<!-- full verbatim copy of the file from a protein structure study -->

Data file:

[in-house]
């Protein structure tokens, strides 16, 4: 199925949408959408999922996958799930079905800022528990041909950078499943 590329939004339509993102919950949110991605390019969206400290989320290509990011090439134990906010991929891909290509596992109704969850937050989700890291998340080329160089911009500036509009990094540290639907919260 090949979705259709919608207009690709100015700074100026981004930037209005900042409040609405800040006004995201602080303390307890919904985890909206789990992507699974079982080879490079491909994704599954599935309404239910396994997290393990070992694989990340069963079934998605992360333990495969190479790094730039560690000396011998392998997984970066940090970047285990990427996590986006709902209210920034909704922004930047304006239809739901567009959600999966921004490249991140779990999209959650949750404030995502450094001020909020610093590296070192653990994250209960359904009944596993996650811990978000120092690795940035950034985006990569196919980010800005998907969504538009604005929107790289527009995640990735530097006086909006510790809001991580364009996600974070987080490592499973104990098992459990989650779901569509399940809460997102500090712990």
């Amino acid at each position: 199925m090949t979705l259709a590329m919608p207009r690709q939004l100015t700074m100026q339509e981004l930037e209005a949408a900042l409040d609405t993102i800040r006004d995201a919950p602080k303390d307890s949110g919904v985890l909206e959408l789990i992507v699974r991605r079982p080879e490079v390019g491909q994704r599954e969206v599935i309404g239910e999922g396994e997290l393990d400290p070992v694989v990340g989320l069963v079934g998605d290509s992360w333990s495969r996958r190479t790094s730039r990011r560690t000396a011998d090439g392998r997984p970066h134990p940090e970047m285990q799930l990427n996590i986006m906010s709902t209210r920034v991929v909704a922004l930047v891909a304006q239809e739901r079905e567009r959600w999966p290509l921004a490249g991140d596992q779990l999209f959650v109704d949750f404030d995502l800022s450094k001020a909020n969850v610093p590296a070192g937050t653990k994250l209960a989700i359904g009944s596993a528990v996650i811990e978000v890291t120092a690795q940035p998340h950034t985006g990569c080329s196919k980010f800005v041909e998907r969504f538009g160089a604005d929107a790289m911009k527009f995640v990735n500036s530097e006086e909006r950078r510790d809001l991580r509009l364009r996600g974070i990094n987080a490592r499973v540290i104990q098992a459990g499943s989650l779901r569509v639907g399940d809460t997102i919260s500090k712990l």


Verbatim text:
[in-house]
């Protein structure tokens, strides 16, 4: 199925949408959408999922996958799930079905800022528990041909950078499943 590329939004339509993102919950949110991605390019969206400290989320290509990011090439134990906010991929891909290509596992109704969850937050989700890291998340080329160089911009500036509009990094540290639907919260 090949979705259709919608207009690709100015700074100026981004930037209005900042409040609405800040006004995201602080303390307890919904985890909206789990992507699974079982080879490079491909994704599954599935309404239910396994997290393990070992694989990340069963079934998605992360333990495969190479790094730039560690000396011998392998997984970066940090970047285990990427996590986006709902209210920034909704922004930047304006239809739901567009959600999966921004490249991140779990999209959650949750404030995502450094001020909020610093590296070192653990994250209960359904009944596993996650811990978000120092690795940035950034985006990569196919980010800005998907969504538009604005929107790289527009995640990735530097006086909006510790809001991580364009996600974070987080490592499973104990098992459990989650779901569509399940809460997102500090712990």
């Amino acid at each position: 199925m090949t979705l259709a590329m919608p207009r690709q939004l100015t700074m100026q339509e981004l930037e209005a949408a900042l409040d609405t993102i800040r006004d995201a919950p602080k303390d307890s949110g919904v985890l909206e959408l789990i992507v699974r991605r079982p080879e490079v390019g491909q994704r599954e969206v599935i309404g239910e999922g396994e997290l393990d400290p070992v694989v990340g989320l069963v079934g998605d290509s992360w333990s495969r996958r190479t790094s730039r990011r560690t000396a011998d090439g392998r997984p970066h134990p940090e970047m285990q799930l990427n996590i986006m906010s709902t209210r920034v991929v909704a922004l930047v891909a304006q239809e739901r079905e567009r959600w999966p290509l921004a490249g991140d596992q779990l999209f959650v109704d949750f404030d995502l800022s450094k001020a909020n969850v610093p590296a070192g937050t653990k994250l209960a989700i359904g009944s596993a528990v996650i811990e978000v890291t120092a690795q940035p998340h950034t985006g990569c080329s196919k980010f800005v041909e998907r969504f538009g160089a604005d929107a790289m911009k527009f995640v990735n500036s530097e006086e909006r950078r510790d809001l991580r509009l364009r996600g974070i990094n987080a490592r499973v540290i104990q098992a459990g499943s989650l779901r569509v639907g399940d809460t997102i919260s500090k712990l």